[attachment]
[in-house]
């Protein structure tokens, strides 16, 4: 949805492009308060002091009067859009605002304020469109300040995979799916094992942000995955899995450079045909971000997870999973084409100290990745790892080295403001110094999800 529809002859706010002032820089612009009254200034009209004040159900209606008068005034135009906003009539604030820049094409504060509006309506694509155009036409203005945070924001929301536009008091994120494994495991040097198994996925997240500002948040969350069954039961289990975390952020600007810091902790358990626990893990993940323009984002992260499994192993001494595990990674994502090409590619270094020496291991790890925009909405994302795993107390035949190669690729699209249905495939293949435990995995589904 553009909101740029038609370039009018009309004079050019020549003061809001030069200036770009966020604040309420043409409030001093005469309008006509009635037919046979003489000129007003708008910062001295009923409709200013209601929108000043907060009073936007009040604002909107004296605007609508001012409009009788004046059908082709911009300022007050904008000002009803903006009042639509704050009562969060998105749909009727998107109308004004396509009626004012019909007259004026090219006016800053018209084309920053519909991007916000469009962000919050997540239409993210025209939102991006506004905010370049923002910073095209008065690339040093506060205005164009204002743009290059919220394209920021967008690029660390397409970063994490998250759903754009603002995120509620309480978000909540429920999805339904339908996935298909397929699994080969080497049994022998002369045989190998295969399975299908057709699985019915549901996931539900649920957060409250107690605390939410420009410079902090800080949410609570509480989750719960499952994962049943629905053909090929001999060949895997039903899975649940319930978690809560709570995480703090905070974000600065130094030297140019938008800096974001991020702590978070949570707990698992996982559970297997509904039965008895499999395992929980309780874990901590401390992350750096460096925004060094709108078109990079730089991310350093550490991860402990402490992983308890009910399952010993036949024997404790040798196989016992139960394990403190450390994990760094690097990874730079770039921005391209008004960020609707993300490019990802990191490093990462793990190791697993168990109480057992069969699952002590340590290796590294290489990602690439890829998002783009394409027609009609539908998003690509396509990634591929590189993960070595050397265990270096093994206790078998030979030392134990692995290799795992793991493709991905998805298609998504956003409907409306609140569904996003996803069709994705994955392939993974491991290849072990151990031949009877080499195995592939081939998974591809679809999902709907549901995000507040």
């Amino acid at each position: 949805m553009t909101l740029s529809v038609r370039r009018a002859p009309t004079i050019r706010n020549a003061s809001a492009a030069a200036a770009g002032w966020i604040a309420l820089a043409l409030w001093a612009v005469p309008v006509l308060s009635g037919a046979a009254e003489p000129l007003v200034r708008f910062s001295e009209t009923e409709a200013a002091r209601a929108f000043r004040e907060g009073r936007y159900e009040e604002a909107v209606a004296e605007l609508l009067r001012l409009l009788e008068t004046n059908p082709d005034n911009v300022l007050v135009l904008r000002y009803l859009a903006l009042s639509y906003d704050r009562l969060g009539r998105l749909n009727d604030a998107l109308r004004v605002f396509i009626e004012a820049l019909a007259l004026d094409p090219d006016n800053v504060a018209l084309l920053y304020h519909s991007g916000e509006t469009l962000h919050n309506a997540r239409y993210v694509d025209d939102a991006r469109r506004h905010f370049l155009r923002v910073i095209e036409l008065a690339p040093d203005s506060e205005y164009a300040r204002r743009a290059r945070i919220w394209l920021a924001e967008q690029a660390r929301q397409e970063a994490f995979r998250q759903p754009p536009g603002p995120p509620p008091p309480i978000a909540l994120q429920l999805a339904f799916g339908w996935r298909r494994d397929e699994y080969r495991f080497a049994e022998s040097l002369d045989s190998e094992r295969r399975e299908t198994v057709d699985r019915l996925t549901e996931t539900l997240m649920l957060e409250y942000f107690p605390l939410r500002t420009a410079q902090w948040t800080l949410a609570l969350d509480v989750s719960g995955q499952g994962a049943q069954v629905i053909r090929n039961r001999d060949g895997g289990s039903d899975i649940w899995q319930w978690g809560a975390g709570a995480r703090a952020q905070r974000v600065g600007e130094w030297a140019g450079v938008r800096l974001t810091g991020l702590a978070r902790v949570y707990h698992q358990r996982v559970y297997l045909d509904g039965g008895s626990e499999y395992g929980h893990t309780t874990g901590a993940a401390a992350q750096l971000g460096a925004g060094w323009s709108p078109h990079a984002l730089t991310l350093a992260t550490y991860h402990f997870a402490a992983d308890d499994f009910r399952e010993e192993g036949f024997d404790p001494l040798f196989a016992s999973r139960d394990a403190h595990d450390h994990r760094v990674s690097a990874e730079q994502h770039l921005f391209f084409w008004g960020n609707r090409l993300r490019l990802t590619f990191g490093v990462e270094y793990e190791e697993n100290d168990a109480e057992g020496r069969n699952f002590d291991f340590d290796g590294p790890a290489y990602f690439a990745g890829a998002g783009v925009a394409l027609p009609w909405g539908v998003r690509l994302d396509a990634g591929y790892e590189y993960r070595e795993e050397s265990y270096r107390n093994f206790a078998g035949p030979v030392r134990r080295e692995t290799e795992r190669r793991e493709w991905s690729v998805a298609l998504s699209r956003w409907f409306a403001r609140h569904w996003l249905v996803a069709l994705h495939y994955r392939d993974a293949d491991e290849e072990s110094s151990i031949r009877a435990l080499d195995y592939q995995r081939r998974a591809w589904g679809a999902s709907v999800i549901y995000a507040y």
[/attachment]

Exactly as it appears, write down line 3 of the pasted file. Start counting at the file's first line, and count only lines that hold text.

């Amino acid at each position: 949805m553009t909101l740029s529809v038609r370039r009018a002859p009309t004079i050019r706010n020549a003061s809001a492009a030069a200036a770009g002032w966020i604040a309420l820089a043409l409030w001093a612009v005469p309008v006509l308060s009635g037919a046979a009254e003489p000129l007003v200034r708008f910062s001295e009209t009923e409709a200013a002091r209601a929108f000043r004040e907060g009073r936007y159900e009040e604002a909107v209606a004296e605007l609508l009067r001012l409009l009788e008068t004046n059908p082709d005034n911009v300022l007050v135009l904008r000002y009803l859009a903006l009042s639509y906003d704050r009562l969060g009539r998105l749909n009727d604030a998107l109308r004004v605002f396509i009626e004012a820049l019909a007259l004026d094409p090219d006016n800053v504060a018209l084309l920053y304020h519909s991007g916000e509006t469009l962000h919050n309506a997540r239409y993210v694509d025209d939102a991006r469109r506004h905010f370049l155009r923002v910073i095209e036409l008065a690339p040093d203005s506060e205005y164009a300040r204002r743009a290059r945070i919220w394209l920021a924001e967008q690029a660390r929301q397409e970063a994490f995979r998250q759903p754009p536009g603002p995120p509620p008091p309480i978000a909540l994120q429920l999805a339904f799916g339908w996935r298909r494994d397929e699994y080969r495991f080497a049994e022998s040097l002369d045989s190998e094992r295969r399975e299908t198994v057709d699985r019915l996925t549901e996931t539900l997240m649920l957060e409250y942000f107690p605390l939410r500002t420009a410079q902090w948040t800080l949410a609570l969350d509480v989750s719960g995955q499952g994962a049943q069954v629905i053909r090929n039961r001999d060949g895997g289990s039903d899975i649940w899995q319930w978690g809560a975390g709570a995480r703090a952020q905070r974000v600065g600007e130094w030297a140019g450079v938008r800096l974001t810091g991020l702590a978070r902790v949570y707990h698992q358990r996982v559970y297997l045909d509904g039965g008895s626990e499999y395992g929980h893990t309780t874990g901590a993940a401390a992350q750096l971000g460096a925004g060094w323009s709108p078109h990079a984002l730089t991310l350093a992260t550490y991860h402990f997870a402490a992983d308890d499994f009910r399952e010993e192993g036949f024997d404790p001494l040798f196989a016992s999973r139960d394990a403190h595990d450390h994990r760094v990674s690097a990874e730079q994502h770039l921005f391209f084409w008004g960020n609707r090409l993300r490019l990802t590619f990191g490093v990462e270094y793990e190791e697993n100290d168990a109480e057992g020496r069969n699952f002590d291991f340590d290796g590294p790890a290489y990602f690439a990745g890829a998002g783009v925009a394409l027609p009609w909405g539908v998003r690509l994302d396509a990634g591929y790892e590189y993960r070595e795993e050397s265990y270096r107390n093994f206790a078998g035949p030979v030392r134990r080295e692995t290799e795992r190669r793991e493709w991905s690729v998805a298609l998504s699209r956003w409907f409306a403001r609140h569904w996003l249905v996803a069709l994705h495939y994955r392939d993974a293949d491991e290849e072990s110094s151990i031949r009877a435990l080499d195995y592939q995995r081939r998974a591809w589904g679809a999902s709907v999800i549901y995000a507040y």